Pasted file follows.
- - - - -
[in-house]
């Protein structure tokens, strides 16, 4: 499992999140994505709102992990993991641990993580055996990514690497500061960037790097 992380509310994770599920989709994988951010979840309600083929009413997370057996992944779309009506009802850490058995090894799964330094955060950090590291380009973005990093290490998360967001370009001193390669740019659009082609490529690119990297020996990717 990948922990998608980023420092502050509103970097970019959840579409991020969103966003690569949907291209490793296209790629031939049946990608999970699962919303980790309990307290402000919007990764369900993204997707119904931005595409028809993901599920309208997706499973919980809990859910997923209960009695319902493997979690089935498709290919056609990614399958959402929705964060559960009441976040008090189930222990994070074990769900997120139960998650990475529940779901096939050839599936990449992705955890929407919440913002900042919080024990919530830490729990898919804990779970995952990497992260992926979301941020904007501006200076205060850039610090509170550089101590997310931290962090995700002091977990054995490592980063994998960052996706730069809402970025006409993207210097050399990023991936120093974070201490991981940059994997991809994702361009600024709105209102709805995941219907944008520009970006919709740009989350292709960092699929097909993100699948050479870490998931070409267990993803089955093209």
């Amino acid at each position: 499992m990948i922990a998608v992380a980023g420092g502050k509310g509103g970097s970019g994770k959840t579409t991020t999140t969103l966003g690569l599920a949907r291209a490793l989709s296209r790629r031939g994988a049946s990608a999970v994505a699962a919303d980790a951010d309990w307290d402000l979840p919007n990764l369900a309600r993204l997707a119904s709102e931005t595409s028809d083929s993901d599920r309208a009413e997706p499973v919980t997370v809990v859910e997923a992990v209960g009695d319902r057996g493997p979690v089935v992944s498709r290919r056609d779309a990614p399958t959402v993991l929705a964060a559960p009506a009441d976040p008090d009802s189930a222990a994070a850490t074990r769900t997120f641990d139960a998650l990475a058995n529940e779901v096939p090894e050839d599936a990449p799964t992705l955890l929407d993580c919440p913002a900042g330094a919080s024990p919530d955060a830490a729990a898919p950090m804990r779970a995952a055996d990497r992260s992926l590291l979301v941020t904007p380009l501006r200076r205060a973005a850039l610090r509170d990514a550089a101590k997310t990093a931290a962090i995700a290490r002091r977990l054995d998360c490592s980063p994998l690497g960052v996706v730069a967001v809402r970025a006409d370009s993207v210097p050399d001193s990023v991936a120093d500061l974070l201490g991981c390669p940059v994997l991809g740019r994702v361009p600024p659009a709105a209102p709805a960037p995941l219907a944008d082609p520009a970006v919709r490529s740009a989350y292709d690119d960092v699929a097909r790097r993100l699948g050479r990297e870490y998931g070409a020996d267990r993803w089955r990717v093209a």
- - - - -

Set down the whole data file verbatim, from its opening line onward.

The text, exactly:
[in-house]
């Protein structure tokens, strides 16, 4: 499992999140994505709102992990993991641990993580055996990514690497500061960037790097 992380509310994770599920989709994988951010979840309600083929009413997370057996992944779309009506009802850490058995090894799964330094955060950090590291380009973005990093290490998360967001370009001193390669740019659009082609490529690119990297020996990717 990948922990998608980023420092502050509103970097970019959840579409991020969103966003690569949907291209490793296209790629031939049946990608999970699962919303980790309990307290402000919007990764369900993204997707119904931005595409028809993901599920309208997706499973919980809990859910997923209960009695319902493997979690089935498709290919056609990614399958959402929705964060559960009441976040008090189930222990994070074990769900997120139960998650990475529940779901096939050839599936990449992705955890929407919440913002900042919080024990919530830490729990898919804990779970995952990497992260992926979301941020904007501006200076205060850039610090509170550089101590997310931290962090995700002091977990054995490592980063994998960052996706730069809402970025006409993207210097050399990023991936120093974070201490991981940059994997991809994702361009600024709105209102709805995941219907944008520009970006919709740009989350292709960092699929097909993100699948050479870490998931070409267990993803089955093209």
């Amino acid at each position: 499992m990948i922990a998608v992380a980023g420092g502050k509310g509103g970097s970019g994770k959840t579409t991020t999140t969103l966003g690569l599920a949907r291209a490793l989709s296209r790629r031939g994988a049946s990608a999970v994505a699962a919303d980790a951010d309990w307290d402000l979840p919007n990764l369900a309600r993204l997707a119904s709102e931005t595409s028809d083929s993901d599920r309208a009413e997706p499973v919980t997370v809990v859910e997923a992990v209960g009695d319902r057996g493997p979690v089935v992944s498709r290919r056609d779309a990614p399958t959402v993991l929705a964060a559960p009506a009441d976040p008090d009802s189930a222990a994070a850490t074990r769900t997120f641990d139960a998650l990475a058995n529940e779901v096939p090894e050839d599936a990449p799964t992705l955890l929407d993580c919440p913002a900042g330094a919080s024990p919530d955060a830490a729990a898919p950090m804990r779970a995952a055996d990497r992260s992926l590291l979301v941020t904007p380009l501006r200076r205060a973005a850039l610090r509170d990514a550089a101590k997310t990093a931290a962090i995700a290490r002091r977990l054995d998360c490592s980063p994998l690497g960052v996706v730069a967001v809402r970025a006409d370009s993207v210097p050399d001193s990023v991936a120093d500061l974070l201490g991981c390669p940059v994997l991809g740019r994702v361009p600024p659009a709105a209102p709805a960037p995941l219907a944008d082609p520009a970006v919709r490529s740009a989350y292709d690119d960092v699929a097909r790097r993100l699948g050479r990297e870490y998931g070409a020996d267990r993803w089955r990717v093209a």